Underneath Waterloo station in South London there’s a disused road tunnel called Leake Street where taxis used to queue for passengers on the Eurostar train.
Apart from London cab drivers no one had heard of – or cared about – this dark and damp tube of brick and tiles. All that changed on May Bank holiday weekend in 2008 when the graffiti artist Banksy showed up with an exhibition he called the Cans Festival (yes that’s spray cans not Cannes in South of France – get it?)
A week beforehand the mysterious artist sent a message out to a select group of about 40 like minded ‘street artists’ from around the world – they needed to be in London to help Banksy and no one was going to turn down an invite from the biggest name in graffitti.
2008 was a big year for London and the world. The iPhone had just been launched – most people were still calling on fat Nokias or even using landlines. While Facebook and Twitter existed user numbers were tiny and Instagram was still two years away. Come September 2008 global stock markets would crash and banks would need billions of our money to bail them out.
As Banksy sent his call to arms Mercy by Duffy was number one in the charts. London had been suffering a knife crime epidemic, the Chinese government had been suppressing democracy protests in Tibet and and Prime Minister Gordon Brown had just seen his Labour Party hammered in the local elections by a Tory party run by David Cameron . His fellow Tory Boris Johnson was hatching a plan to become London Mayor.
On 24 April Leake Street was boarded up with a sign warning people to keep out as it was ‘closed for essential maintenance work’. No one would have suspected the mega-star spray painter was behind the hoardings with a group of fellow artists creating soon-to-be famous, albeit temporary, works of art.
One of those on Banksy’s invite list was Charles Uzzell-Edwards who paints under the name ‘Pure Evil’.
He explained: "No one knew what it was but it was coming from Banksy and it was going to be big.
"Then we got the call to meet at a hotel and everyone was brought into a conference room where we were shown plans of Leake Street and how they planned it would look – everyone was allocated a bit of wall to work on."
"I went back to my studio to pick up my paint and stencils and before I knew it I was painting with Banksy working a few yards behind me.
"It was an extraordinary moment – many great artists from all over the world had come together, looking back I guess it was a seminal moment, whatever that means.
"There were the guys from Massive Attack (Robert Del Naja), Blek le Rat, these were huge names and everyone worked through the night – the opening party was quite something.
As Uzzell-Edwards hints at this wasn’t a bunch of kids showing up to make a mess of some walls – this was planned and with permission of the tunnel’s owners, hotel rooms had been booked, security was in place and of course a few words were released to the press the day before it was opened to the public to tempt them in.
Banksy said: "Graffiti doesn’t always spoil buildings, in fact it’s the only way to improve a lot of them.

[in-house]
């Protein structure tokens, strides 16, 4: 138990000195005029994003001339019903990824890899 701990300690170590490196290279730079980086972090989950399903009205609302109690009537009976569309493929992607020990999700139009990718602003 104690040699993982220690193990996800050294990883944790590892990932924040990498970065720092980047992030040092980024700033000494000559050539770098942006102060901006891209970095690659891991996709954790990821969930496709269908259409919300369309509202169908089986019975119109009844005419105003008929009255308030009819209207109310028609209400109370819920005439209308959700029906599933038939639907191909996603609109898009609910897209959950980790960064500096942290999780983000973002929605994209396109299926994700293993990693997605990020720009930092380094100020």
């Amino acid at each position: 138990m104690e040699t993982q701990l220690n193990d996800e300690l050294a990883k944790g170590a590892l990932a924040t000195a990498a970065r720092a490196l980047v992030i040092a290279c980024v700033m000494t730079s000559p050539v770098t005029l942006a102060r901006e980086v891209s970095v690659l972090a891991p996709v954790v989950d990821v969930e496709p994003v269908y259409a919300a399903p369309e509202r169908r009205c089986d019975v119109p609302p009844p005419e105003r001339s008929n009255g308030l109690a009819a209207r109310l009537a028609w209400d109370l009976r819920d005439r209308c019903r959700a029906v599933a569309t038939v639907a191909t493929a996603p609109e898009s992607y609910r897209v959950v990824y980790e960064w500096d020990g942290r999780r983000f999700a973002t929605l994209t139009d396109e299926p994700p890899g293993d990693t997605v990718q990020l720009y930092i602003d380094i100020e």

"In a few hours with a couple of hundred cans of paint, I’m hoping we can transform a dark, dirty, neglected hell hole into an oasis of beautiful art."
"I’ve always felt anyone with a paint can should have as much say in how our cities look as architects and ad men.
So getting to cover an entire street with graffiti is a dream come true, or as some people might call it — a complete and utter nightmare."
As well as well established artists, Banksy picked a few unknowns to come along – among them was a young Portuguese artist called Alexandre Farto who paints under the tag Vhils. He was living in South London at the time and getting invited to the Cans was a big moment for him – not least he was given a bit of wall to work on right next to where Banksy was making his ‘Cave Painting’.
As Uzzell-Edwards explained: "He pitched up with a jack hammer and a scary expression on his face and everyone was amazed by what he did – no one had seen him before.
A picture of Vhils ‘Chisel Face’ made the front Page of The Times on the Saturday of the Cans festival. Since then he’s travelled the world carving faces in to walls and his latest collaboration was with the man behind the famous Obama ‘Hope’ election campaign poster Shepard Fairey.
Come 10am on the Saturday morning, with the festival well promoted in the press, thousands turned up with huge queues to get in.
It really did have a festival feel about it – there were bizarre moments too – Jason Donovan showed up on a moped to have a look around.
At the end of the tunnel an area of ‘free wall’ was left so anyone with a spray can and some stencils could make their mark. Within days the free wall was covered and most of the art works by the big names had been ‘improved’ by passers by – it’s what Banksy wanted.
People always like to speculate on Banksy’s identity – is he an individual or a group of people cleverly marketing a movement?
One of those present at the making of the Cans festival was Massive Attack lead singer Robert Del Naja who some have claimed is the man behind the Banksy brand. I’m not sure it matters.
As one stencil painting on at the Cans Festival spelled out: "Hey Banksy – why don’t you return my emails?"
Not to be left out I emailed Banksy last week asking him to talk to The Mirror for this article – I’m delighted to report he’s not replied.
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